• Dual – constellation Vector Tracking Algorithm in lonosphere and Multipath Conditions, Enik Shytermeja, ENAC (France), Olivier Julien, ENAC (France), Axel Garcia-Pena, ENAC (France)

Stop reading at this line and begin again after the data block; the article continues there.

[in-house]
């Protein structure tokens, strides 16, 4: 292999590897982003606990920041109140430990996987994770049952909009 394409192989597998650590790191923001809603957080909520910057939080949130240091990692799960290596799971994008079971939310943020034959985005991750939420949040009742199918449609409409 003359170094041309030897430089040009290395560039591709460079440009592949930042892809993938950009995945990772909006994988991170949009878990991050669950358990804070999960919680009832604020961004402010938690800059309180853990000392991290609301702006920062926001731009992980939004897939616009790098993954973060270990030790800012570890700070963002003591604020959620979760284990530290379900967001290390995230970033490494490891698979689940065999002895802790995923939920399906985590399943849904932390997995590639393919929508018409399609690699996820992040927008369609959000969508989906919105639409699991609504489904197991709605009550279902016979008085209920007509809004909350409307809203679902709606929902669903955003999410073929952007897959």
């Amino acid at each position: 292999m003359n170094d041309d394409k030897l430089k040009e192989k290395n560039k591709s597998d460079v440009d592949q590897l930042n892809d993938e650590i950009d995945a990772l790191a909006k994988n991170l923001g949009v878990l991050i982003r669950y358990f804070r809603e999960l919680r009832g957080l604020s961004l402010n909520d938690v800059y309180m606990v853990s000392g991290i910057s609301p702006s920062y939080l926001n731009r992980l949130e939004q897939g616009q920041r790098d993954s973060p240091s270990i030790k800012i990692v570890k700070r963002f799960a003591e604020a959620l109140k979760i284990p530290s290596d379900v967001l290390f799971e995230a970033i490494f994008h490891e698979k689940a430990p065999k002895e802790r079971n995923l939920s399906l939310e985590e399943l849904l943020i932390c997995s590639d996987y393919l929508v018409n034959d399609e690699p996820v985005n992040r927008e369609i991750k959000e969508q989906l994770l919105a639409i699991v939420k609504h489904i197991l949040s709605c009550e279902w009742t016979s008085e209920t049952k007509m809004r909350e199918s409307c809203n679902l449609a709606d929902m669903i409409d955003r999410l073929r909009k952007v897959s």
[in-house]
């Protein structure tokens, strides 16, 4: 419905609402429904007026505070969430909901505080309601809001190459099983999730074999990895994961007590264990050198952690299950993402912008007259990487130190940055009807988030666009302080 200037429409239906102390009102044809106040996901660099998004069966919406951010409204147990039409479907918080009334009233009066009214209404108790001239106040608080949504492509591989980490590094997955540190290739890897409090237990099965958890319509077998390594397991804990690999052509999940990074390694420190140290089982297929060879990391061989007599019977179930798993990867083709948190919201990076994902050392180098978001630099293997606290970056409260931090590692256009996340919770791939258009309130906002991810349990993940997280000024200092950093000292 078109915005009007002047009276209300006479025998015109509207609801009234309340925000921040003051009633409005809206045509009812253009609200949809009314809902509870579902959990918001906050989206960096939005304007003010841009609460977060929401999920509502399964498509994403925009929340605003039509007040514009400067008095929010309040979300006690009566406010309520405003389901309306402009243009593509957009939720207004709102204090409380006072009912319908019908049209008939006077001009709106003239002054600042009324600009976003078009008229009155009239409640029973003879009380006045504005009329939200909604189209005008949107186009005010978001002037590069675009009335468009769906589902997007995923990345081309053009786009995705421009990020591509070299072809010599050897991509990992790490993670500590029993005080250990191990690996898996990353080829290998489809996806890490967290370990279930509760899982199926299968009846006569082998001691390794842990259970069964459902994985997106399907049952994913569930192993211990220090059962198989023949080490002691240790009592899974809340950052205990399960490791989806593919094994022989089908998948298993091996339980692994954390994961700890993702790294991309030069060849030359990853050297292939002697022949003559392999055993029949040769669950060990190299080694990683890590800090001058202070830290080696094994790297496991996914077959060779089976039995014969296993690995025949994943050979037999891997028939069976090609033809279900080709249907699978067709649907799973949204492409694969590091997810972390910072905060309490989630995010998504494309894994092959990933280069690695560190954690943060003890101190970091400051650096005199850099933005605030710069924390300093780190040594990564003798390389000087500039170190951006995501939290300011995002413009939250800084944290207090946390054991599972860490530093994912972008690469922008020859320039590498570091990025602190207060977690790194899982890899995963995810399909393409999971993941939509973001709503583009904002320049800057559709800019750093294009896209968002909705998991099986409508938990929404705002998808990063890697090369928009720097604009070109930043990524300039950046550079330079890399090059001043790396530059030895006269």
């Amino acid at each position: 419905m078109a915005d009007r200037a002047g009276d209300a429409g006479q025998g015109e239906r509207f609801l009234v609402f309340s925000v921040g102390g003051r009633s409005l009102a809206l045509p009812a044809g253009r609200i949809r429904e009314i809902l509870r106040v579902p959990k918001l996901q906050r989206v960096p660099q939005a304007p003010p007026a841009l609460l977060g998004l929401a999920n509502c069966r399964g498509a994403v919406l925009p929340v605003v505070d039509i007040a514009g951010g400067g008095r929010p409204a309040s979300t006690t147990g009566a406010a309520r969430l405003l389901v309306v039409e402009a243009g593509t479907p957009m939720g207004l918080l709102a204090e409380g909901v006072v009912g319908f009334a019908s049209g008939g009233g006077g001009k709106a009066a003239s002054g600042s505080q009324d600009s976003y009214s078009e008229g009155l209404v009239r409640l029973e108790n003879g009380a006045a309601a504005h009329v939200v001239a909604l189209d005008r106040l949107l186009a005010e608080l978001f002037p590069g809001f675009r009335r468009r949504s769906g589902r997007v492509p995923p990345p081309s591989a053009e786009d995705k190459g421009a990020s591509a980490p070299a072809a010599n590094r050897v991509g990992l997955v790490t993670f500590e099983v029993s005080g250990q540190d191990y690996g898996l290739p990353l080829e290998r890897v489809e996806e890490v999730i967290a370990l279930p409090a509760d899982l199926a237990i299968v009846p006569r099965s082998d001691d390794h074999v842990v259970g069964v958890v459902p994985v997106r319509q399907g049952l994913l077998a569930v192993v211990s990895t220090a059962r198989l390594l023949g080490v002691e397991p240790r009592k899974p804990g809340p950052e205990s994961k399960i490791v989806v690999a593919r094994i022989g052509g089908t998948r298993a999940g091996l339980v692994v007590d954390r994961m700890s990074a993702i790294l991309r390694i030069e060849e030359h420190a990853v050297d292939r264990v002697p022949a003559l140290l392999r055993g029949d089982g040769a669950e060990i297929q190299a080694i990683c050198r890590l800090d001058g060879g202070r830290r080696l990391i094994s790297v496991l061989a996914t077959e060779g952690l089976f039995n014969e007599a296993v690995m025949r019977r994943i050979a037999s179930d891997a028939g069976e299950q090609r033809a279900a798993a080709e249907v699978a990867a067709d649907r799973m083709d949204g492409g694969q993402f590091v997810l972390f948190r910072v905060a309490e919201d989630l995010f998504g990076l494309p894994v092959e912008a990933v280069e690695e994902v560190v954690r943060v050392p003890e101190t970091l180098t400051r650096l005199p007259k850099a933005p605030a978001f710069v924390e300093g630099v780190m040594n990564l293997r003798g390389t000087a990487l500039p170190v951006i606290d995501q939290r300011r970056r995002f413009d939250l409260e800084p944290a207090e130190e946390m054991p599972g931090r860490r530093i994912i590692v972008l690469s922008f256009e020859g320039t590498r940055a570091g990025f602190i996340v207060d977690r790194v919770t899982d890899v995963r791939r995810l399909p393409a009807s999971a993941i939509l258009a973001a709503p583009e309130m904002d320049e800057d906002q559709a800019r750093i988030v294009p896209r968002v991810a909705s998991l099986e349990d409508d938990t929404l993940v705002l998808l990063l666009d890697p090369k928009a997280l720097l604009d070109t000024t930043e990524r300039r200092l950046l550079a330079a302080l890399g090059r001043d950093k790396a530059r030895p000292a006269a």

The urban environment presents several challenges to GNSS signal reception that are translated in the positioning domain in a decreased navigation solution accuracy up to the lack of an available position. A promising approach able to cope with the urban environment-induced effects including multipath, NLOS reception and signal outages is Vector Tracking (VT). Contrary to the conventional or scalar tracking (ST), where each visible satellite channel is being tracked individually and independently, in VT all the satellites channels are tracked jointly. The reason is that the tracking process of each satellite channel is driven by the common central navigation filter and is based on the navigation solution calculated by the filter. This paper presents a dual constellation GPS + Galileo single frequency L1/E1 VDFLL architecture for the automotive usage in urban environment. The objective of this work is to assess the performance of the proposed vector tracking architecture, seen as a combination of the vectorized DLL and FLL loops, referred to as VDLL and VFLL, in multipath and under ionosphere reception conditions. From the navigation point of view, VDFLL represents a concrete application of information fusion, since all the tracking channels NCOs are controlled by the common navigation solution filter. One important remaining issue, not entirely addressed in the vector tracking literature, is the mitigation of the ionosphere residual which increases the noise of the pseudo-range and Doppler measurements estimations: the use of single frequency L1 band signals does not allow the entire correction of the ionosphere delay. The originality of this work resides in the implementation of a dual-constellation VDFLL algorithm that is capable of estimating the ionosphere residual error along with its evolution in time. In order to be able to mitigate the ionosphere residual impact, the absolute position, velocity and time state vector is augmented with the ionosphere residual errors affecting the pseudo-range measurements from each tracked channel, as a reason of one extra state per tracked satellite. Each ionosphere residual state is modelled as a first order Gauss-Markov (GM) process, correlated in time and having an exponentially decaying autocorrelation function, as standartized in the civil aviation domain. The tests performed in this work use the motion of a real car trajectory in Toulouse urban area while the signal reception conditions are simulated. The performance analysis will be extended even to the multipath presence. For this purpose, the DLR Land Mobile Multipath Channel modelling (LMMC) will be used. From the conducted simulations, an important result that was observed is that the VDFLL superiority expressed in terms of tracking robustness w.r.t the scalar tracking receiver, which requires the initialization of a re-acquisition procedure after a loss-of-lock condition. Moreover, a certain observability of the ionosphere residual error is achieved from the proposed VDFLL technique due to the PVT-related code and carrier NCO feedback loops.